There is increasing pressure in international development to demonstrate that aid spending has an impact. This includes spending on policy research. While there is much debate about appropriate methods and evidence for demonstrating impact, ‘a more recent development is the movement to include practice-based evidence alongside more traditional scientific evidence in the accumulation of knowledge about what works, when, and why?’ (Forss, Marra and Schwartz 2011: 5).
The concept of practice-based evidence accepts that the world is a complicated, messy place that cannot be easily controlled. Those promoting its use suggest that it can provide additional insight about impact. Impact evaluation is an assessment of both the intended and unintended outcomes of a given intervention, where ‘the proper analysis of impact requires a counterfactual of what those outcomes would have been in the absence of the intervention’ (OECD 2001).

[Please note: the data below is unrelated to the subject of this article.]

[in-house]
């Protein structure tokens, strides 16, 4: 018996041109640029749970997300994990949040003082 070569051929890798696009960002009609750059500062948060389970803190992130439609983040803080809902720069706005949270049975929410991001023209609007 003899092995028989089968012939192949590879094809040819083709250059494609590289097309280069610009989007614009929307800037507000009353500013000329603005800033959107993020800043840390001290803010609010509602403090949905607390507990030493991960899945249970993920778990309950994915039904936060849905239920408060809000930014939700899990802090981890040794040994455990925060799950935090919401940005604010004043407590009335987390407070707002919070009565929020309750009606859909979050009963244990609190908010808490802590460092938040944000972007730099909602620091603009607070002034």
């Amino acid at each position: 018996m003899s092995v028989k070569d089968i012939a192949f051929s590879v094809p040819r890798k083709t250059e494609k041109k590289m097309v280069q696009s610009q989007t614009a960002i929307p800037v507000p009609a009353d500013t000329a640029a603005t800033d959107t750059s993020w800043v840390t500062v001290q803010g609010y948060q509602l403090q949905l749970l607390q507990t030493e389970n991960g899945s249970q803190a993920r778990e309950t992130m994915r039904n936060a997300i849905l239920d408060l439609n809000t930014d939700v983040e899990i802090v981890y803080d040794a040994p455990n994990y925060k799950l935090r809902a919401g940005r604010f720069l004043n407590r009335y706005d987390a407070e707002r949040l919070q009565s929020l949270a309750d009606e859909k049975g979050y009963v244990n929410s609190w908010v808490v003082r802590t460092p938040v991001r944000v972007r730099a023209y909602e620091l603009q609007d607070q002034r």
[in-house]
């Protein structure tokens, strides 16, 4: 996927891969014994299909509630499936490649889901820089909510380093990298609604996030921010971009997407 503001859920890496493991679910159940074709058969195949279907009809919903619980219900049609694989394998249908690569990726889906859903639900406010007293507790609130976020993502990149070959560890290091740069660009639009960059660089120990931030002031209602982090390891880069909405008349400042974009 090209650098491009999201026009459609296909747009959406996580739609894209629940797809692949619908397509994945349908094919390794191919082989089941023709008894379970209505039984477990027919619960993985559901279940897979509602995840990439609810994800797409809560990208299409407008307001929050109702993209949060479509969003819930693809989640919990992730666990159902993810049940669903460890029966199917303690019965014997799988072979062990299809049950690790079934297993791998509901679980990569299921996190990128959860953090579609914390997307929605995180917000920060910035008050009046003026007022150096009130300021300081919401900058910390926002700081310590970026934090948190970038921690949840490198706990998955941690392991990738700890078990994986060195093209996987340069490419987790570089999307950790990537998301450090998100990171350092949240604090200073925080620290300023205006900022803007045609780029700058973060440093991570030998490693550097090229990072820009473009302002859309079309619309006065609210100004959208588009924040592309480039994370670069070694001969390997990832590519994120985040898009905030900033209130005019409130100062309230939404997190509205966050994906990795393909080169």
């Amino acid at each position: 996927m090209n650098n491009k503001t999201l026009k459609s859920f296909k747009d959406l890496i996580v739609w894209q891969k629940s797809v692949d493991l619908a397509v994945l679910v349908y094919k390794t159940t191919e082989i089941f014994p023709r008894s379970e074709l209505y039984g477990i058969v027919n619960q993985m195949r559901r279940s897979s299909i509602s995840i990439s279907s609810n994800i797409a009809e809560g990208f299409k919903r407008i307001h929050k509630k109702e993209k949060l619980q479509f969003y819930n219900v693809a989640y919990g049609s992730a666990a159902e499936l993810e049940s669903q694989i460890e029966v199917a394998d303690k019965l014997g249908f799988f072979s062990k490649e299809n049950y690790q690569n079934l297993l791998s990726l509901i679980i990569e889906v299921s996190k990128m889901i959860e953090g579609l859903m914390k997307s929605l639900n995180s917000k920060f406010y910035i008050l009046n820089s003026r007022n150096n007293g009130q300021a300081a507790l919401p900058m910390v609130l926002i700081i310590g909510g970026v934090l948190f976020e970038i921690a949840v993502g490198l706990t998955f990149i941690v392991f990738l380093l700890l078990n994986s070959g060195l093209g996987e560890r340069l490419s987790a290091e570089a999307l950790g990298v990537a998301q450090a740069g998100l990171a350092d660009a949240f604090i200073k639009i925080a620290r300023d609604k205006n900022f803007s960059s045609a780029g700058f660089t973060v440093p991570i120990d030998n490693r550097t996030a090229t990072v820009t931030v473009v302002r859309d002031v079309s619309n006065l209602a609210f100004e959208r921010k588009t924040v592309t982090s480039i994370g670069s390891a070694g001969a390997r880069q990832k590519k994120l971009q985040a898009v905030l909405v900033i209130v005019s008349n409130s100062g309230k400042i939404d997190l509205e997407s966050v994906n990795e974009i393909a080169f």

This paper explores the challenge of using practice-based evidence gathered with civil society organisations – and agencies that support them – to learn more about the impact of policy-related work. Specifically, it uses the work undertaken in the Sexuality, Poverty and Law programme at the Institute of Development Studies, and focuses on one case study that looked at sex workers’ experiences of economic empowerment programmes in Ethiopia. The purpose is not to assess the case study or particular interventions, but to better understand what policy impact might look like.